Ah! A healthy brain and functioning memory that keeps you quick and smart at work and play. Losing it is something you don’t have to worry about until you get gray — like senior-citizen old, or at least middle-aged — right? Not exactly.
Fluid intelligence, which allows you to think and react quickly (and do mental math, for example), actually tends to peak in your 20s and head downhill from there. The ability to recognize faces also starts to decline after your early 30s, while the speed at which you process information starts to decline after age 18 or 19. And short-term memory function peaks around 25 and begins to drop off after age 35, as the Massachusetts Institute of Technology explains.
1. Boost Your Brain With Novel Information And Physical Experiences.
To keep your mind acute and perceptive, you need to ensure that your brain is often taking in new information. Either by obtaining more formal education or by testing yourself in other ways.
According to Harvard Health Publications, while advanced education is related to higher levels of mental functioning in your infirmity, you don’t need to go to grad school, just to give your brain a tryout.Having
Having fun with brain games like puzzles, picking up a side gig or a new hobby like photography and learning new skills can help in building new sensory connections that keep your brain active and healthy. Don’t focus your attention on book learning, either. If you can derive more of your senses, like your sense of smell or taste, even that mobilizes different sections of your brain.
Physical health is important too. “ too slow brain aging, stay mentally active and have a healthy lifestyle,” Klemm said to Mic. Indeed, “protective factors that reduce cardiovascular risk, namely regular exercise, a healthy diet and low to moderate alcohol intake, seem to aid the aging brain, ” according to research in Postgraduate Medical Journal.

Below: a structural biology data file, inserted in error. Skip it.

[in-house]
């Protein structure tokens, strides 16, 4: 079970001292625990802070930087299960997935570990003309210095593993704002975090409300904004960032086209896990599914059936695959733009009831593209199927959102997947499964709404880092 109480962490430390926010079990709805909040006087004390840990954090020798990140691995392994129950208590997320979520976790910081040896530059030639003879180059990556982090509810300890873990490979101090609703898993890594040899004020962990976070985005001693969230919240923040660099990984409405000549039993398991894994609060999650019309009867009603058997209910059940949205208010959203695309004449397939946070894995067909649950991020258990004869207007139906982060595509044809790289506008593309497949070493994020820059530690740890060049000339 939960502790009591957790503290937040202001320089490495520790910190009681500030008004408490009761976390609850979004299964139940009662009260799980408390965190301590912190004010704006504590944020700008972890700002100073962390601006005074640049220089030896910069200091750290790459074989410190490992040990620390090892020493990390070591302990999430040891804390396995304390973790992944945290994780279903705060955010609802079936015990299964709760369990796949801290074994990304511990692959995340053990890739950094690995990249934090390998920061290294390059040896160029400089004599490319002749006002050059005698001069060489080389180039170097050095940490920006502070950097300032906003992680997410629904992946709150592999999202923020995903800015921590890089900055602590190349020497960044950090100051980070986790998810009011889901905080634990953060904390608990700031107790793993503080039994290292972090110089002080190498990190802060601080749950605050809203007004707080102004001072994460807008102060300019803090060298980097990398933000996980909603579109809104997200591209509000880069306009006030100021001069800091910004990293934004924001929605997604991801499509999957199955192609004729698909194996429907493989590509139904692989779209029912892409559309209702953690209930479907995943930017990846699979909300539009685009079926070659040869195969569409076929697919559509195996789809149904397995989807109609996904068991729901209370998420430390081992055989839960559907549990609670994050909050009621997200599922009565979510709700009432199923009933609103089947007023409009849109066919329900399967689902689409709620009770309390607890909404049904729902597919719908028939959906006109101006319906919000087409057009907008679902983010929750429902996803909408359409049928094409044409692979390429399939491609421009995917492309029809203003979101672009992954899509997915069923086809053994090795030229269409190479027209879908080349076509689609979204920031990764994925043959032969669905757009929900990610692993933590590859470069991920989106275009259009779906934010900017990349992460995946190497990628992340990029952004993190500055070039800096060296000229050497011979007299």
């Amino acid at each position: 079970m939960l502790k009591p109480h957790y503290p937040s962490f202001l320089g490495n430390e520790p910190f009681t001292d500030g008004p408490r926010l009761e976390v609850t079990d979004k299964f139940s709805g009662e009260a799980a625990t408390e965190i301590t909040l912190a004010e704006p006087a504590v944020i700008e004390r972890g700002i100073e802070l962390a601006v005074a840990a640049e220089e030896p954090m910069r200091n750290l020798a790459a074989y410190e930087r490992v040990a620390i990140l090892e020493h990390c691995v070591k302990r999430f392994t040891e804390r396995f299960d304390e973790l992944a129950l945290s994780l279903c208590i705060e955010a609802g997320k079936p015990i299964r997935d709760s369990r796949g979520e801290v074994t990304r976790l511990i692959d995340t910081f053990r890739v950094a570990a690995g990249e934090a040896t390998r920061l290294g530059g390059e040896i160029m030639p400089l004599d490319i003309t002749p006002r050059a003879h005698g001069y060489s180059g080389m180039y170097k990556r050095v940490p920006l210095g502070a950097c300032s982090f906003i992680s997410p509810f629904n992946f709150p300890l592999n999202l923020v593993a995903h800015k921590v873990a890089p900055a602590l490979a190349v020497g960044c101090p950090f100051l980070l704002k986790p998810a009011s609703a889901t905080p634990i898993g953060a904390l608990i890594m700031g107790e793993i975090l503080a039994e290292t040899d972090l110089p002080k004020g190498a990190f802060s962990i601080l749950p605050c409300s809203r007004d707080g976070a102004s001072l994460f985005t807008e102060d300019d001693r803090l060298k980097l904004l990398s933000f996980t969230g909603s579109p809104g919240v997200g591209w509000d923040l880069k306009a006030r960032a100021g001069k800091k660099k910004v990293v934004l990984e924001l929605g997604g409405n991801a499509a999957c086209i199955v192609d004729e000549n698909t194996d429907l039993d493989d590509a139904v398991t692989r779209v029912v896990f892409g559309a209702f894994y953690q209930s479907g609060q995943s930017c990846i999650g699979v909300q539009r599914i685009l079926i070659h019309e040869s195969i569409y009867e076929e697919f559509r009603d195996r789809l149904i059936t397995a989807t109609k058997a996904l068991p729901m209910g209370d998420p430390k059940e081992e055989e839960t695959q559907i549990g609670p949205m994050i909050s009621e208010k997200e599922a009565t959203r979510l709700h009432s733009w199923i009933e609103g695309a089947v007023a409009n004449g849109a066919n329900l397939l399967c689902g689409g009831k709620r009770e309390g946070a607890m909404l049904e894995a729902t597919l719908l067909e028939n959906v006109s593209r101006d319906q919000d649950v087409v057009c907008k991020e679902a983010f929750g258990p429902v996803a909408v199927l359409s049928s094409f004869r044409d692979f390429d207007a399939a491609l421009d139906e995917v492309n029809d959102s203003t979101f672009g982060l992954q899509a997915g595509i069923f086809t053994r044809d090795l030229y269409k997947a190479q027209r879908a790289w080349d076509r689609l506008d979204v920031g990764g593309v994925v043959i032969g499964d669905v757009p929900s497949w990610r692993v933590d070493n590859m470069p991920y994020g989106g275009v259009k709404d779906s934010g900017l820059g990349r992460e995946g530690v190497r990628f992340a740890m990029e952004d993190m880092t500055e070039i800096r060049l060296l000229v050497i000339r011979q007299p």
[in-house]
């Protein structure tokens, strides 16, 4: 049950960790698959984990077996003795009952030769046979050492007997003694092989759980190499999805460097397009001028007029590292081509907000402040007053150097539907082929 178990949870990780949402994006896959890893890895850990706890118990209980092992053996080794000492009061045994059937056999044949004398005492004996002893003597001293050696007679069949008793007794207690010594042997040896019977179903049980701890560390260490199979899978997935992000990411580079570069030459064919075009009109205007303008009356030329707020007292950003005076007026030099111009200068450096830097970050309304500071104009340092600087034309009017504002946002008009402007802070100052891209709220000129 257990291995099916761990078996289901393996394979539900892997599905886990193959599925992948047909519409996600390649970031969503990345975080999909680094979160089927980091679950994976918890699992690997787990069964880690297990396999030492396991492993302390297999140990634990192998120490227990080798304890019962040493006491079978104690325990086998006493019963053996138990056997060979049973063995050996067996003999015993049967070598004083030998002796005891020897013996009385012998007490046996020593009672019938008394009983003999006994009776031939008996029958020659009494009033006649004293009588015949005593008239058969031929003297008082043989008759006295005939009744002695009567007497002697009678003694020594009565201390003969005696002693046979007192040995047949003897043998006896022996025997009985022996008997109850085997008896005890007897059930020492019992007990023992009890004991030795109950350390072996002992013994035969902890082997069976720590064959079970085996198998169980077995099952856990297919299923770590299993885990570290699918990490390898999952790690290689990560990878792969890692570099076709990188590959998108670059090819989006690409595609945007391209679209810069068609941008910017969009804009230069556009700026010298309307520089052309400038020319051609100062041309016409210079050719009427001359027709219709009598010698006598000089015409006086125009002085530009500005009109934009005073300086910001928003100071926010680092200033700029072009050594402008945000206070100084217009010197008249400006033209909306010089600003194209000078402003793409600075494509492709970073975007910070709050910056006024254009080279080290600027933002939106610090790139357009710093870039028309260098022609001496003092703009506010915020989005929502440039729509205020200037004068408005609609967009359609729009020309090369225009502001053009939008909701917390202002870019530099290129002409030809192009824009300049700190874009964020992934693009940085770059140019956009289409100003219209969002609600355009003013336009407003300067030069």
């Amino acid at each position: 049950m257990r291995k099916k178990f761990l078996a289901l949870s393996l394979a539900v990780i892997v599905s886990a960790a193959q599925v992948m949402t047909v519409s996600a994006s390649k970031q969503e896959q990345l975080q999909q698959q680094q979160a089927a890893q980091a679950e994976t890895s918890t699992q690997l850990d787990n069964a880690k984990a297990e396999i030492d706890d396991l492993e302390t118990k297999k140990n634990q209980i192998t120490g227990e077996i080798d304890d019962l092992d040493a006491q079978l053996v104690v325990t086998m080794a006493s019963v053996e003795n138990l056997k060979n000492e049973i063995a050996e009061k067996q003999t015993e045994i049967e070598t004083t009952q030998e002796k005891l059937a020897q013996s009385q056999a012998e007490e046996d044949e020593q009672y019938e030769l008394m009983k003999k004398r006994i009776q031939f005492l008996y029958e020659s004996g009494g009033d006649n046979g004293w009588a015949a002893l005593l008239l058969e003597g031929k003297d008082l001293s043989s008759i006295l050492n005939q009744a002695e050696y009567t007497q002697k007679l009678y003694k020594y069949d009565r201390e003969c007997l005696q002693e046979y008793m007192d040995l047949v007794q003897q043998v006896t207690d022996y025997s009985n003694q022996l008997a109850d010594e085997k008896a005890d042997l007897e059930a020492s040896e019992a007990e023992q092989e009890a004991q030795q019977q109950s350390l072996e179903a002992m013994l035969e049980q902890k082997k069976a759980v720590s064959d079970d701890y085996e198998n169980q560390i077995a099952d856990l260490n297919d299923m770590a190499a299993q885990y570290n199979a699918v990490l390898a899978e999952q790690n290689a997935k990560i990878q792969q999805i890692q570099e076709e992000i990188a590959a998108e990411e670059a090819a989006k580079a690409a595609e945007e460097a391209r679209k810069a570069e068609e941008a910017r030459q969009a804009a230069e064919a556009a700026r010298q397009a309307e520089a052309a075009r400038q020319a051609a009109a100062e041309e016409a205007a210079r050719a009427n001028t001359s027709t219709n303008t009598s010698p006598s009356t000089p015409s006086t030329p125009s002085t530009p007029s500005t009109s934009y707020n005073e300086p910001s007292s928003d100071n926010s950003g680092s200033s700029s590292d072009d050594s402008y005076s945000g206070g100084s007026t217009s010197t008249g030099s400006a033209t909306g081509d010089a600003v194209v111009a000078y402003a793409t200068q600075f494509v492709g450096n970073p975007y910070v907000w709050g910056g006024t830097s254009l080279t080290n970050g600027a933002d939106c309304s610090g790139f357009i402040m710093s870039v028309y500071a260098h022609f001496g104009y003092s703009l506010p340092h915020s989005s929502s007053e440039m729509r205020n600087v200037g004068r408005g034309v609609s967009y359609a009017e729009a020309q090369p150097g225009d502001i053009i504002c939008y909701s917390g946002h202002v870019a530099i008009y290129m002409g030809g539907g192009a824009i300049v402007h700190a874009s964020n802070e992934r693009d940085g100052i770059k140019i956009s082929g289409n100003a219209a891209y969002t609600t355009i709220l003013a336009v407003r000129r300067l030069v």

2. Get Better At “ Tuning Out Noise. ”
If you’re stressed out regularly, you’re exhausting mental energy and likely even hindering your brain’s function. “Your brain’s stress response — fight or flight — is the worst possible state for learning something new,” according to Train Your Brain For Success. That thin-skinned response that comes with anxiety can make it difficult to learn new information and skills, and constant stress can even debase necessary neutral connections, keeping you in “a steady state of fight-or-flight,” as Psychology Today explains.
How can you block the noise?
“I do mindfulness meditation where I train my brain to focus on slow breathing and shut out all intruding thoughts,” Klemm advised.
“This hones the ability to concentrate and reduce the distractibility that increases with age.”
Meditation is one of the several smart moves you can use to reduce stress. But, it does not just stress that’s holding down your cognitive capabilities. Urging your brain to remember absurd details can make it arduous to learn new things.
3. Practice Positivity.
Bummed out? Chin up! Unluckily, believing that your brain function will get poorer as you get older can become a self-fulfilling apocalypse.
Instead of feeling stressed, try practicing positive thinking. It helps. If positive messages about preserving memory conferred to middle-aged and older adults. They tend to perform better at memory tasks than if they’ve given negative messages. A chunk of the reason for this may be that. People tend to do less to preserve and maintain your cognitive health if they feel like unavoidable.
And negative attitudes towards aging not only result in worse cognitive abilities. But also found to impact other functionality as well, including walking speed. But if you think you might be undergoing mental health issues like depression. It is particularly important to seek help — since simply trying to “be positive” might not be ample.
Shortly, staying positive, active and focused make it more likely that your brain will stay sharp (or get even sharper) and that your memory will be able to retain more information like your age.